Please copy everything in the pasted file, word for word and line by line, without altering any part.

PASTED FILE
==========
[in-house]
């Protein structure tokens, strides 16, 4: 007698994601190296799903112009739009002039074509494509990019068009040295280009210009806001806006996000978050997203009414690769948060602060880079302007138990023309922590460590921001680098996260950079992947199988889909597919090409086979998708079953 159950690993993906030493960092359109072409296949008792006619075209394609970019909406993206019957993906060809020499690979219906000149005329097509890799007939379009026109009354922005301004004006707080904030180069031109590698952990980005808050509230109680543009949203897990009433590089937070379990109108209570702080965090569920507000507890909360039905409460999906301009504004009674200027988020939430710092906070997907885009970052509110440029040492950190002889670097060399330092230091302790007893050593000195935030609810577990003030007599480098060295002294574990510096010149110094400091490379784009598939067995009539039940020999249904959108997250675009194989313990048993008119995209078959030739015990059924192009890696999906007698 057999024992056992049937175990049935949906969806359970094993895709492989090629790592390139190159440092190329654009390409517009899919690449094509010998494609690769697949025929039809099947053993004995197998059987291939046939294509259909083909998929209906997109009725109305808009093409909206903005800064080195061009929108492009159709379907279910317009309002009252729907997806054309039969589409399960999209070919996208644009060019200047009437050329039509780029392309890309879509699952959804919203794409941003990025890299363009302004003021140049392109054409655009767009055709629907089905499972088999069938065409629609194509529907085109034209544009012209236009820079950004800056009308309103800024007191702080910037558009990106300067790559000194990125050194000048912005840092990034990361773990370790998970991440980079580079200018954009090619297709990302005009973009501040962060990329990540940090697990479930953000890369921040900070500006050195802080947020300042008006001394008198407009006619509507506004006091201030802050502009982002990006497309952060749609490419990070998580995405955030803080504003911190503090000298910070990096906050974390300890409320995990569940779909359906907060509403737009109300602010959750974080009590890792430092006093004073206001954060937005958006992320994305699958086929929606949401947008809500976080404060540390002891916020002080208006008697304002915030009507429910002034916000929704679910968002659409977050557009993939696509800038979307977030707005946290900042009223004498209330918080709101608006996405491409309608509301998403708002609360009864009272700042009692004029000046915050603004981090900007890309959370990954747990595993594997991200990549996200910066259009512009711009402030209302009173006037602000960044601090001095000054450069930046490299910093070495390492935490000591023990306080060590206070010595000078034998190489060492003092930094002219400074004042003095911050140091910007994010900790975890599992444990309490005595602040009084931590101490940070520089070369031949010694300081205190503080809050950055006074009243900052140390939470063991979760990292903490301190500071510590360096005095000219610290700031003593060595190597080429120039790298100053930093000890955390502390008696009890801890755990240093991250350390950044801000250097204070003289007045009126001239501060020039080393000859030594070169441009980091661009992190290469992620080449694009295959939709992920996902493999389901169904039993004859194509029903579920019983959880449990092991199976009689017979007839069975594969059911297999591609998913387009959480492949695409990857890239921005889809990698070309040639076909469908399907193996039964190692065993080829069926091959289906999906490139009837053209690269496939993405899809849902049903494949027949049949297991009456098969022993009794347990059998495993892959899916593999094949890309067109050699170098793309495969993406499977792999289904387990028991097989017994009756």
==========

[in-house]
């Protein structure tokens, strides 16, 4: 007698994601190296799903112009739009002039074509494509990019068009040295280009210009806001806006996000978050997203009414690769948060602060880079302007138990023309922590460590921001680098996260950079992947199988889909597919090409086979998708079953 159950690993993906030493960092359109072409296949008792006619075209394609970019909406993206019957993906060809020499690979219906000149005329097509890799007939379009026109009354922005301004004006707080904030180069031109590698952990980005808050509230109680543009949203897990009433590089937070379990109108209570702080965090569920507000507890909360039905409460999906301009504004009674200027988020939430710092906070997907885009970052509110440029040492950190002889670097060399330092230091302790007893050593000195935030609810577990003030007599480098060295002294574990510096010149110094400091490379784009598939067995009539039940020999249904959108997250675009194989313990048993008119995209078959030739015990059924192009890696999906007698 057999024992056992049937175990049935949906969806359970094993895709492989090629790592390139190159440092190329654009390409517009899919690449094509010998494609690769697949025929039809099947053993004995197998059987291939046939294509259909083909998929209906997109009725109305808009093409909206903005800064080195061009929108492009159709379907279910317009309002009252729907997806054309039969589409399960999209070919996208644009060019200047009437050329039509780029392309890309879509699952959804919203794409941003990025890299363009302004003021140049392109054409655009767009055709629907089905499972088999069938065409629609194509529907085109034209544009012209236009820079950004800056009308309103800024007191702080910037558009990106300067790559000194990125050194000048912005840092990034990361773990370790998970991440980079580079200018954009090619297709990302005009973009501040962060990329990540940090697990479930953000890369921040900070500006050195802080947020300042008006001394008198407009006619509507506004006091201030802050502009982002990006497309952060749609490419990070998580995405955030803080504003911190503090000298910070990096906050974390300890409320995990569940779909359906907060509403737009109300602010959750974080009590890792430092006093004073206001954060937005958006992320994305699958086929929606949401947008809500976080404060540390002891916020002080208006008697304002915030009507429910002034916000929704679910968002659409977050557009993939696509800038979307977030707005946290900042009223004498209330918080709101608006996405491409309608509301998403708002609360009864009272700042009692004029000046915050603004981090900007890309959370990954747990595993594997991200990549996200910066259009512009711009402030209302009173006037602000960044601090001095000054450069930046490299910093070495390492935490000591023990306080060590206070010595000078034998190489060492003092930094002219400074004042003095911050140091910007994010900790975890599992444990309490005595602040009084931590101490940070520089070369031949010694300081205190503080809050950055006074009243900052140390939470063991979760990292903490301190500071510590360096005095000219610290700031003593060595190597080429120039790298100053930093000890955390502390008696009890801890755990240093991250350390950044801000250097204070003289007045009126001239501060020039080393000859030594070169441009980091661009992190290469992620080449694009295959939709992920996902493999389901169904039993004859194509029903579920019983959880449990092991199976009689017979007839069975594969059911297999591609998913387009959480492949695409990857890239921005889809990698070309040639076909469908399907193996039964190692065993080829069926091959289906999906490139009837053209690269496939993405899809849902049903494949027949049949297991009456098969022993009794347990059998495993892959899916593999094949890309067109050699170098793309495969993406499977792999289904387990028991097989017994009756």